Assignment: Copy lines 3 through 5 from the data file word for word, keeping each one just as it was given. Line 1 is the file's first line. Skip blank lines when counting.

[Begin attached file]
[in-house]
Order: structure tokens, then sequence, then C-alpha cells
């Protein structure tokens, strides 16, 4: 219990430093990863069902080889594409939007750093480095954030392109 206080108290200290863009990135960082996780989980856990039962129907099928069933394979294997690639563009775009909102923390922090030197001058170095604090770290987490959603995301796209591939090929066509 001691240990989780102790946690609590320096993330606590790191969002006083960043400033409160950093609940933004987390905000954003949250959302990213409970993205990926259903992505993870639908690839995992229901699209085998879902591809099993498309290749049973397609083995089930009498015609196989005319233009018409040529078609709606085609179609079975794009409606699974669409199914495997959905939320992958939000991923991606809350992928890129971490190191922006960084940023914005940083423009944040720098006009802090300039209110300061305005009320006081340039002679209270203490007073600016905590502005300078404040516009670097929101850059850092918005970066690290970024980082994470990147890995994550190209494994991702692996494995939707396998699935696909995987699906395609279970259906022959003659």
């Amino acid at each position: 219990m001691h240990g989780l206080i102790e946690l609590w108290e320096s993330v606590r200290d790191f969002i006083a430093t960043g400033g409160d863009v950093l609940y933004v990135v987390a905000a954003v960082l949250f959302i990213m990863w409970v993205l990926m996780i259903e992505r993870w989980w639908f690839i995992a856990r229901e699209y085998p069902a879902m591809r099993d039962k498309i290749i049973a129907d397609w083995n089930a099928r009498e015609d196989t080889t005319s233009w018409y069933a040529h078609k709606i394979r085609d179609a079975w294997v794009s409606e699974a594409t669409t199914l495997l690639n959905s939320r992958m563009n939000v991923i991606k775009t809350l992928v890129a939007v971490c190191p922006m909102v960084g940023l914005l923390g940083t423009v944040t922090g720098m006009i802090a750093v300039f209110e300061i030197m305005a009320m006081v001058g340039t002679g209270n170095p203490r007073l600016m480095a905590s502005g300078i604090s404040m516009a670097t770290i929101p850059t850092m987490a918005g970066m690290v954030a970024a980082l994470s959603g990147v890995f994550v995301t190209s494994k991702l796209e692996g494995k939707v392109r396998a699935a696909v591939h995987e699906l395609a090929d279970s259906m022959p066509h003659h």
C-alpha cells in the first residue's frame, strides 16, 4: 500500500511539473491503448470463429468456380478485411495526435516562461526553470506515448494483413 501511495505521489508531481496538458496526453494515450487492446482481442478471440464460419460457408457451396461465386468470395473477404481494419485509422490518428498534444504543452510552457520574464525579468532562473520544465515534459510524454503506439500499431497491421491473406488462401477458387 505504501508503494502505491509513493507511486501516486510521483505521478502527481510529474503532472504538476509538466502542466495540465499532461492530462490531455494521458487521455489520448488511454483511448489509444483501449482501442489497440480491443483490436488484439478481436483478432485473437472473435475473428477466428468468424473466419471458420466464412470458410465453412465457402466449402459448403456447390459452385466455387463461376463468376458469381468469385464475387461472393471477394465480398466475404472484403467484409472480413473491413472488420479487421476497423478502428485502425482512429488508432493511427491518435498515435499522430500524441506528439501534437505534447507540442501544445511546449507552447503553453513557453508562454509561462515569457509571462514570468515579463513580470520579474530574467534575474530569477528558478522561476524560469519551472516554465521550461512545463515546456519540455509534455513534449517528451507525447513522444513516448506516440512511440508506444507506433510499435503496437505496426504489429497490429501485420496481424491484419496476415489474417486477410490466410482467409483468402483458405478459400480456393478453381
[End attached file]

């Protein structure tokens, strides 16, 4: 219990430093990863069902080889594409939007750093480095954030392109 206080108290200290863009990135960082996780989980856990039962129907099928069933394979294997690639563009775009909102923390922090030197001058170095604090770290987490959603995301796209591939090929066509 001691240990989780102790946690609590320096993330606590790191969002006083960043400033409160950093609940933004987390905000954003949250959302990213409970993205990926259903992505993870639908690839995992229901699209085998879902591809099993498309290749049973397609083995089930009498015609196989005319233009018409040529078609709606085609179609079975794009409606699974669409199914495997959905939320992958939000991923991606809350992928890129971490190191922006960084940023914005940083423009944040720098006009802090300039209110300061305005009320006081340039002679209270203490007073600016905590502005300078404040516009670097929101850059850092918005970066690290970024980082994470990147890995994550190209494994991702692996494995939707396998699935696909995987699906395609279970259906022959003659």
């Amino acid at each position: 219990m001691h240990g989780l206080i102790e946690l609590w108290e320096s993330v606590r200290d790191f969002i006083a430093t960043g400033g409160d863009v950093l609940y933004v990135v987390a905000a954003v960082l949250f959302i990213m990863w409970v993205l990926m996780i259903e992505r993870w989980w639908f690839i995992a856990r229901e699209y085998p069902a879902m591809r099993d039962k498309i290749i049973a129907d397609w083995n089930a099928r009498e015609d196989t080889t005319s233009w018409y069933a040529h078609k709606i394979r085609d179609a079975w294997v794009s409606e699974a594409t669409t199914l495997l690639n959905s939320r992958m563009n939000v991923i991606k775009t809350l992928v890129a939007v971490c190191p922006m909102v960084g940023l914005l923390g940083t423009v944040t922090g720098m006009i802090a750093v300039f209110e300061i030197m305005a009320m006081v001058g340039t002679g209270n170095p203490r007073l600016m480095a905590s502005g300078i604090s404040m516009a670097t770290i929101p850059t850092m987490a918005g970066m690290v954030a970024a980082l994470s959603g990147v890995f994550v995301t190209s494994k991702l796209e692996g494995k939707v392109r396998a699935a696909v591939h995987e699906l395609a090929d279970s259906m022959p066509h003659h």
C-alpha cells in the first residue's frame, strides 16, 4: 500500500511539473491503448470463429468456380478485411495526435516562461526553470506515448494483413 501511495505521489508531481496538458496526453494515450487492446482481442478471440464460419460457408457451396461465386468470395473477404481494419485509422490518428498534444504543452510552457520574464525579468532562473520544465515534459510524454503506439500499431497491421491473406488462401477458387 505504501508503494502505491509513493507511486501516486510521483505521478502527481510529474503532472504538476509538466502542466495540465499532461492530462490531455494521458487521455489520448488511454483511448489509444483501449482501442489497440480491443483490436488484439478481436483478432485473437472473435475473428477466428468468424473466419471458420466464412470458410465453412465457402466449402459448403456447390459452385466455387463461376463468376458469381468469385464475387461472393471477394465480398466475404472484403467484409472480413473491413472488420479487421476497423478502428485502425482512429488508432493511427491518435498515435499522430500524441506528439501534437505534447507540442501544445511546449507552447503553453513557453508562454509561462515569457509571462514570468515579463513580470520579474530574467534575474530569477528558478522561476524560469519551472516554465521550461512545463515546456519540455509534455513534449517528451507525447513522444513516448506516440512511440508506444507506433510499435503496437505496426504489429497490429501485420496481424491484419496476415489474417486477410490466410482467409483468402483458405478459400480456393478453381